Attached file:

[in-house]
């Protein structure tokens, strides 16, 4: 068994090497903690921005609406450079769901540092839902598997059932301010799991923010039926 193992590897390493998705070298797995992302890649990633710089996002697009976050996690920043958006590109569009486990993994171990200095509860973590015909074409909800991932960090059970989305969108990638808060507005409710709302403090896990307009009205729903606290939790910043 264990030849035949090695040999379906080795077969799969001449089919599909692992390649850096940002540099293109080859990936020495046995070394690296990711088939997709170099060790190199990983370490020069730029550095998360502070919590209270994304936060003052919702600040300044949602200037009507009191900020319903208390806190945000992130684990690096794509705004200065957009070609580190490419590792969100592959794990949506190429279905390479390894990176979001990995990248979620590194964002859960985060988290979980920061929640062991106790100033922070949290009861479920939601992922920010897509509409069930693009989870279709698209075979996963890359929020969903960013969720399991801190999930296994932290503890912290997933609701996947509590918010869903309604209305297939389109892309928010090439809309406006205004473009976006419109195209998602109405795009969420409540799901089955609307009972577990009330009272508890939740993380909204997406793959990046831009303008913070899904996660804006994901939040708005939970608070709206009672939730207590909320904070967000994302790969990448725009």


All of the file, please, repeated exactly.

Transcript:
[in-house]
């Protein structure tokens, strides 16, 4: 068994090497903690921005609406450079769901540092839902598997059932301010799991923010039926 193992590897390493998705070298797995992302890649990633710089996002697009976050996690920043958006590109569009486990993994171990200095509860973590015909074409909800991932960090059970989305969108990638808060507005409710709302403090896990307009009205729903606290939790910043 264990030849035949090695040999379906080795077969799969001449089919599909692992390649850096940002540099293109080859990936020495046995070394690296990711088939997709170099060790190199990983370490020069730029550095998360502070919590209270994304936060003052919702600040300044949602200037009507009191900020319903208390806190945000992130684990690096794509705004200065957009070609580190490419590792969100592959794990949506190429279905390479390894990176979001990995990248979620590194964002859960985060988290979980920061929640062991106790100033922070949290009861479920939601992922920010897509509409069930693009989870279709698209075979996963890359929020969903960013969720399991801190999930296994932290503890912290997933609701996947509590918010869903309604209305297939389109892309928010090439809309406006205004473009976006419109195209998602109405795009969420409540799901089955609307009972577990009330009272508890939740993380909204997406793959990046831009303008913070899904996660804006994901939040708005939970608070709206009672939730207590909320904070967000994302790969990448725009």